Maine’s first two charter schools recently passed reviews by the Maine Charter School Commission (“Commission gives first two Maine charter schools passing grades,” Oct. 31) – a hopeful beginning with room for improvement.
Both schools showed increased attendance (which positively impacts graduation rates) and strong parent involvement. These schools are small, and as such it is difficult for students to fall through the cracks in such personalized settings. Regular public schools can do this, too.
Research in recent years has shown that small, nonselective public schools of choice demonstrate the same benefits as charter schools.
According to “Sustained Progress,” a study by the education think tank MDRC, principals and teachers at 25 of New York City’s small high schools “with the strongest evidence of effectiveness strongly believe that academic rigor and personal relationships with students contribute to the effectiveness of their schools. They also believe that these attributes derive from their schools’ small organizational structures and from their committed, knowledgeable, hardworking, and adaptable teachers.”
In an Oct. 29 blog post titled “In Praise of Smaller Schools,” the Freakonomics website echoes these research findings, noting the value of small schools in boosting student achievement and graduation rates.
Regular public schools in Maine, with support from their communities and district leadership, should be encouraged to create the small-school climate that the charter schools implemented. If done well, the efforts and the investments will pay off in higher achievement and higher graduation rates.
Anne W. Miller
Writers of the Declaration put ‘life’ first for a reason
“Life, Liberty and the pursuit of Happiness” is a well-known phrase in the United States Declaration of Independence. It gives examples of the various “unalienable rights,” which the Declaration says all human beings have been given by their Creator and for the protection of which they institute governments.
During a time of congressional deadlock over our fiscal well-being, our country was held hostage by some who oppose the current health care system.
I believe that in a document as significant to the foundation of our country, the order of these words are no accident. Before personal happiness, before “liberty,” the word is “life.” The protection of life is the primary function of our government.
Think about it: Would the Founders of our country have wanted people to profit off the weak? Yet we have let ourselves be duped into believing it’s okay. Not just okay, but we should be militant to make sure a despicable profit stream can continue.
It strikes me if all the money that funnels into health insurance were paid to the government instead, shouldn’t we be better off?
After all, wouldn’t we be getting all of the profit dollars over the actual cost of health care to work with, too? Think of it as Medicare for everyone. Let the insurance companies fight over Medigap policies.
Oh, well, I’m sure it is all open to interpretation and I’ve got it wrong, but profiting off the weak doesn’t sound like a good thing, and using health care to hold up the budget was inappropriate.
Public unaware of true cost of revealing all on Internet
There is a lot of crying in one’s Coke nowadays about “breaches” of supposedly secret communications.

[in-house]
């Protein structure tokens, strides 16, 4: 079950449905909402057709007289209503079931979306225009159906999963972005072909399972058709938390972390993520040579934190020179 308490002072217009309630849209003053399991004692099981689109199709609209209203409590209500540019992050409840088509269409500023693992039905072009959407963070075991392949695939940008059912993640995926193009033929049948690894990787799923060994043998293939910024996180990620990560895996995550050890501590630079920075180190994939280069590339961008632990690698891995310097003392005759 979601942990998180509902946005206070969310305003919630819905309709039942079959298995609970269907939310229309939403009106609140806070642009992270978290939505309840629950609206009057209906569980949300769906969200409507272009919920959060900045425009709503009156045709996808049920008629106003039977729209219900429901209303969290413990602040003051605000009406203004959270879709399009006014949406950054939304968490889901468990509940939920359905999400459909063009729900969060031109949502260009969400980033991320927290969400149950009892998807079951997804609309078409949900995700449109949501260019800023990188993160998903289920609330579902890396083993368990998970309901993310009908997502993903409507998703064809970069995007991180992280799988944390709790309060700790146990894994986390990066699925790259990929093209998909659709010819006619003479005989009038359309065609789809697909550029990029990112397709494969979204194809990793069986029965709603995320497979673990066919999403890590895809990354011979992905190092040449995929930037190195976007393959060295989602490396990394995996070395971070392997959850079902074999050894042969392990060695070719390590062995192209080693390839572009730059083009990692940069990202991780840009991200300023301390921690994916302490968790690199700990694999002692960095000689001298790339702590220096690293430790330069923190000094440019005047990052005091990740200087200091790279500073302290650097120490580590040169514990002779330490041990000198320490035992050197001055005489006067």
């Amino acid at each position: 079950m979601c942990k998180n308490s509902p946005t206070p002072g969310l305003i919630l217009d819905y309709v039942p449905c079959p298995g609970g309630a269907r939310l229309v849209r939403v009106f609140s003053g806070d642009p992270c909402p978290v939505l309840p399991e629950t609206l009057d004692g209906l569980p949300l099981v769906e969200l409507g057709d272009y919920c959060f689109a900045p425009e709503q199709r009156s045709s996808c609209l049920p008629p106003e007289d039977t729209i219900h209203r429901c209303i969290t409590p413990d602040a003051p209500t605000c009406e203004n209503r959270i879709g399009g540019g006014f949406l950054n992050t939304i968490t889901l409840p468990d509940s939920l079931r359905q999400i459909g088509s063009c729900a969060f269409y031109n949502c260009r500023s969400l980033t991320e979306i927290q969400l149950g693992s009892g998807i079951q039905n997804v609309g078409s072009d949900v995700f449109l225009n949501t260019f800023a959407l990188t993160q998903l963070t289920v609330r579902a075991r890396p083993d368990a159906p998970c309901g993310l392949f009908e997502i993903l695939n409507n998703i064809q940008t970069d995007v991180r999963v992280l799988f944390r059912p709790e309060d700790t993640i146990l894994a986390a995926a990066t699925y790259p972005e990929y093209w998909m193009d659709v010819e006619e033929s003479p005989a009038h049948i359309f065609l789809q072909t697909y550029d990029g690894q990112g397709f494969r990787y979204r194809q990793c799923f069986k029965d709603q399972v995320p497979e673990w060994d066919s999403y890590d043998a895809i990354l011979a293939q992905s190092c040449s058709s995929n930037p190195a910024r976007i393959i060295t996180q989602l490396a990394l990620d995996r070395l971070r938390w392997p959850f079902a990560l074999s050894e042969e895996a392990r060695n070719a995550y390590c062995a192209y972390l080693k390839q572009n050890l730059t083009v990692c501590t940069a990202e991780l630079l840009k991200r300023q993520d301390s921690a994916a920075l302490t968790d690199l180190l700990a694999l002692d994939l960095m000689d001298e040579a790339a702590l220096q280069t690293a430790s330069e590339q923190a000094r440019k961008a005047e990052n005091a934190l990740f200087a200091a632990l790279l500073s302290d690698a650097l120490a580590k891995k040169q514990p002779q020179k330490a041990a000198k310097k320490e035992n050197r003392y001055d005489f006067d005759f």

When are users of person-to-person communication channels going to realize that there is not, and never has been, any such thing as secrecy there?
Individuals, including national leaders, seem to think that the “gentlemen (and, presumably, ladies also) do not read other gentlemen’s (or ladies’) mail (or diaries)” rule really holds.
Actually, the only real secret is one that no other person knows about. The nearest thing to it is found where very few persons know of the item.
However, it seems as if in modern times only al-Qaida has practiced that well, and even that group lost some of its understanding of that principle since its success of 9/11.
The U.S. national security complex itself also lost much of that when it began to provide too-wide access to too much of its sensitive material, leading to both the Chelsea Manning and the Edward Snowden affairs. And apparently a big segment of the public doesn’t appreciate what spilling their guts on the Internet can mean.
But don’t tell anyone that I told you this. I’m sure that you won’t.
Richard B. Innes
Supporters of Obamacare present off-base arguments
Adding to the debate on the Affordable Care Act, recent comments published on this page deserve a response.
John Graham of Woolwich (“More objectivity needed in discussion of insurance,” Nov. 4) objects to the assertion that the government is stealing from the young to give to the elderly and asks how the Affordable Care Act is different from life, auto and homeowners insurance.
The answer is easy: We are not forced to buy those other forms of insurance unless we drive or live in homes that we do not yet fully own.
As for the assurances from John Manderino of Buxton (“Obamacare is the most misunderstood law,” Nov. 5) that we will not be forced to change doctors or our existing insurance plans:
There are already several instances that have been reported in which people have been notified by their insurers of cancellation on their policies and the subsequent requirement that they find new plans.
Further, the writer chooses to forget the late-night gerrymandering in Congress that resulted in the bill’s passage.
In his letter, also published Nov. 5, Tom Foley of Cumberland Foreside hit the nail on the head when he expressed the sentiment that the Affordable Care Act may be “the most misunderstood piece of legislation in recent history.”
After all, was it not Nancy Pelosi who told us that the public would not know what is in the law until it was passed?
Michael A. Smith